• Between 1988 and 2020, Canada spent $488 billion nominal ($604 billion in 2020 dollars) on foreign oil imports;
  • Quebec is by far the largest importer of foreign oil into Canada, importing $228 billion worth of foreign oil since 1988;
  • Between 2010 and 2020, Canada’s oil imports from just the United States and Saudi Arabia totaled over $110 billion;
  • Using census data from 2016, along with our own calculations, we determined that the value of foreign oil imports that year amounted to $1,021 per household based on a national average (including Quebec); and
  • When the value of Quebec’s foreign oil imports in 2016 is matched to the number of households in Quebec that year, foreign oil imports to Quebec were worth $1,576 per household annually in 2016.

1. There are a number of factors that explain Canada’s level of foreign crude oil imports, including the type of oil a refinery is designed to process and ongoing pipeline constraints. In this Fact Sheet, we do not offer “pro” or “con” policy prescriptions; just hard data which the public and policymakers can use as a base for discussion. Note that we make clear in other reports that Canada is a net beneficiary of the international oil trade and for that and other reasons—the benefits of free trade writ large—the data herein should not be interpreted as a call to restricted trade in oil, but rather, an end to artificial, activist, and political barriers and for Canada’s crude oil to be extracted and shipped cross-country to be used domestically and internationally.

Canada has imported nearly 9 billion barrels of foreign oil since 1988

Between 1988 and 2020, Canada imported nearly nine billion barrels of crude oil from other countries, an average of over 745,000 barrels per day over the period. Crude oil imports into Canada more than doubled between 1988 and 2008, increasing from 148 million barrels to nearly 329 million barrels annually. Since 2008, crude oil imports to Canada have fallen by about 37 per cent, yet at over 206 million barrels in 2020, they remain nearly 39 per cent above the 1988 level.

The value of foreign oil imports from 1988 to 2020: $488 billion nominal or $604 billion in 2020 dollars

The value of crude oil imports into Canada grew gradually between 1988 and 1999, from $2.8 billion to $6.9 billion in those years. Foreign crude oil imports then nearly doubled to $13.7 billion in 2000 and continued to grow steadily to nearly $34 billion by 2008 (see figure 1). There was a sharp decline to $21 billion worth of imports in 2009, coinciding with the Great Recession, but growth resumed and crude oil imports reached $29.8 billion in 2012. Despite lower crude prices beginning in 2014, the value of annual foreign crude oil imports into Canada remained at over $14 billion through to 2019 when imports reached $18.9 billion before falling to $11.5 billion in 2020 due to COVID-19.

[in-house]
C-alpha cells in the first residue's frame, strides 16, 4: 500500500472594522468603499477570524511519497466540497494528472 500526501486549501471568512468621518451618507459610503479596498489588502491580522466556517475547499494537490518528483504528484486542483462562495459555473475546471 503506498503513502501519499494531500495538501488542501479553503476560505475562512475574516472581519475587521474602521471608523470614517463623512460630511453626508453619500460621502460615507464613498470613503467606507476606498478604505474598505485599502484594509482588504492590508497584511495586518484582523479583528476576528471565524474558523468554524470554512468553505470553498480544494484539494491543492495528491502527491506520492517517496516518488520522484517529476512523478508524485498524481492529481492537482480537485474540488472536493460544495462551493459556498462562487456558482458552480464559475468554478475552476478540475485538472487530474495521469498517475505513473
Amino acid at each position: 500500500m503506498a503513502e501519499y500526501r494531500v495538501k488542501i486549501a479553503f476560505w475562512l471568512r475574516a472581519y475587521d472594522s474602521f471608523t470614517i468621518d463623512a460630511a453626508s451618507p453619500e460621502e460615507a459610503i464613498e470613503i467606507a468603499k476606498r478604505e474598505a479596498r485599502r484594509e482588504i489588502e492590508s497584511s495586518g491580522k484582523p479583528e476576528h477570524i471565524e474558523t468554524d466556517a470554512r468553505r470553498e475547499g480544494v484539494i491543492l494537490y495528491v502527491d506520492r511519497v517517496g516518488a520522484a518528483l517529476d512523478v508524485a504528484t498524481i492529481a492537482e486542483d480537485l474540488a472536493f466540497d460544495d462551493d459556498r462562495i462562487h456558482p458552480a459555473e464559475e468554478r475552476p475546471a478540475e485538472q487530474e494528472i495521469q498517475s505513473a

In total, between 1988 and 2020, Canada spent $488 billion importing crude oil from such countries as Saudi Arabia, Iraq, Russia, Azerbaijan, Nigeria, Algeria, Angola, Venezuela, and Kazakhstan, as well as the United Kingdom, Norway and, more recently, the United States.

  • On an inflation-adjusted basis, Canada spent $604 billion importing foreign crude oil between 1988 and 2020.
  • On an inflation-adjusted basis, Canada spent $5.5 billion on foreign oil imports in 1988 ($2.8 billion in nominal dollars) compared with the $18.9 billion it spent on such imports in 2020.

Fig-1-CEC-FS-40-1800x0-c-default.jpg

Source: Derived from Statistics Canada, Canadian International Merchandise Trade Database.

Foreign oil imports by province from 1988 to 2020: Quebec highest at $228 billion

Between 1988 and 2020, Canada’s foreign crude oil imports in nominal dollars ranged from nil in Prince Edward Island and $200 million in British Columbia to $228 billion in Quebec where import values were the highest (see Figure 2a).

Central and Eastern Canada are generally more reliant on foreign oil imports than Western Canada, in part due to the lack of critical pipeline infrastructure from Western Canada. Insufficient pipeline capacity continues to be a problem despite the 2015 reversal/expansion of Enbridge’s Line 9B pipeline, which has enabled Ontario and Quebec refineries to source more oil from Western Canada. Historically, New Brunswick’s Irving Oil Refinery also relies on foreign oil imports.

Fig-2a-CEC-FS-40-1800x0-c-default.jpg

Source: Derived from Statistics Canada, Canadian International Merchandise Trade Database.

Value of foreign oil imports per household

Combining census data from 2016 on the number of households with the value of foreign oil imports that year allows for a per-household comparison (see figure 2b).

  • In 2016, the value of foreign oil imports to all of Canada was just under $14.4 billion. Quebec’s portion of such imports was nearly $5.6 billion. There were nearly 14.1 million households in Canada that year, with over 3.5 million of them in Quebec;